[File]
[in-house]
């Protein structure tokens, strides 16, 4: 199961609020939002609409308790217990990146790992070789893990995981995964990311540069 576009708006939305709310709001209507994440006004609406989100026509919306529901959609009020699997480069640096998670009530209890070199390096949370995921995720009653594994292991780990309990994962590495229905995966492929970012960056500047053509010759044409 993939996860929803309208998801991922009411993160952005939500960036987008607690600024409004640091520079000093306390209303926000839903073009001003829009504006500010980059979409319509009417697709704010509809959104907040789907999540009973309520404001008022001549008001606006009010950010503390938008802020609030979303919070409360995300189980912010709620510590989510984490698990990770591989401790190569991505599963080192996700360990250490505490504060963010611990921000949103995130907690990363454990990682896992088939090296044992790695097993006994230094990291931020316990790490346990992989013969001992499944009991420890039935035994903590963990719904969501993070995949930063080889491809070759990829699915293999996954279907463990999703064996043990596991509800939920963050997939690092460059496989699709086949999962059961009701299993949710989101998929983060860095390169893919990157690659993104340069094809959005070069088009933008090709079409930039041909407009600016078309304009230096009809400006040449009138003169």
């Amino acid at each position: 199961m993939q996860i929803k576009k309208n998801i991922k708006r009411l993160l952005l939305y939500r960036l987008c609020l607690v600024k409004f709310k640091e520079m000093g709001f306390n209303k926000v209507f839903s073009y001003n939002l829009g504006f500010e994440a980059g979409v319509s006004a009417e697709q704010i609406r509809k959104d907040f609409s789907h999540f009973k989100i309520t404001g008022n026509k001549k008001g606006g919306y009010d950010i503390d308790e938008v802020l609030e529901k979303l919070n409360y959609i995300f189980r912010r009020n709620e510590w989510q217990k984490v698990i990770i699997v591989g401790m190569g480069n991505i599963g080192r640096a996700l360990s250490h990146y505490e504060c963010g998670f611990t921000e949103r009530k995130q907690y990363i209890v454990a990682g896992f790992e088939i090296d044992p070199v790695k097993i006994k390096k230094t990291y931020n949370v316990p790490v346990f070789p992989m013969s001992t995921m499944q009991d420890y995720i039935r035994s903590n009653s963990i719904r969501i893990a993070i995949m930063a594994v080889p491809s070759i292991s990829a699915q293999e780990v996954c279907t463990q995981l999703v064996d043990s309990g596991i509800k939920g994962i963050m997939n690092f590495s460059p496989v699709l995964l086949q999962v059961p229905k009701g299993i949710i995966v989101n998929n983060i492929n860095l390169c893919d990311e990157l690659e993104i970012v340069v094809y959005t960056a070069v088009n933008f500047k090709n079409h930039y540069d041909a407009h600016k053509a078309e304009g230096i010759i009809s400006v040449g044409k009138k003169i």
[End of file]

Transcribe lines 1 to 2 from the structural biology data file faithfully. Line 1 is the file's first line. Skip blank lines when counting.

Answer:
[in-house]
């Protein structure tokens, strides 16, 4: 199961609020939002609409308790217990990146790992070789893990995981995964990311540069 576009708006939305709310709001209507994440006004609406989100026509919306529901959609009020699997480069640096998670009530209890070199390096949370995921995720009653594994292991780990309990994962590495229905995966492929970012960056500047053509010759044409 993939996860929803309208998801991922009411993160952005939500960036987008607690600024409004640091520079000093306390209303926000839903073009001003829009504006500010980059979409319509009417697709704010509809959104907040789907999540009973309520404001008022001549008001606006009010950010503390938008802020609030979303919070409360995300189980912010709620510590989510984490698990990770591989401790190569991505599963080192996700360990250490505490504060963010611990921000949103995130907690990363454990990682896992088939090296044992790695097993006994230094990291931020316990790490346990992989013969001992499944009991420890039935035994903590963990719904969501993070995949930063080889491809070759990829699915293999996954279907463990999703064996043990596991509800939920963050997939690092460059496989699709086949999962059961009701299993949710989101998929983060860095390169893919990157690659993104340069094809959005070069088009933008090709079409930039041909407009600016078309304009230096009809400006040449009138003169």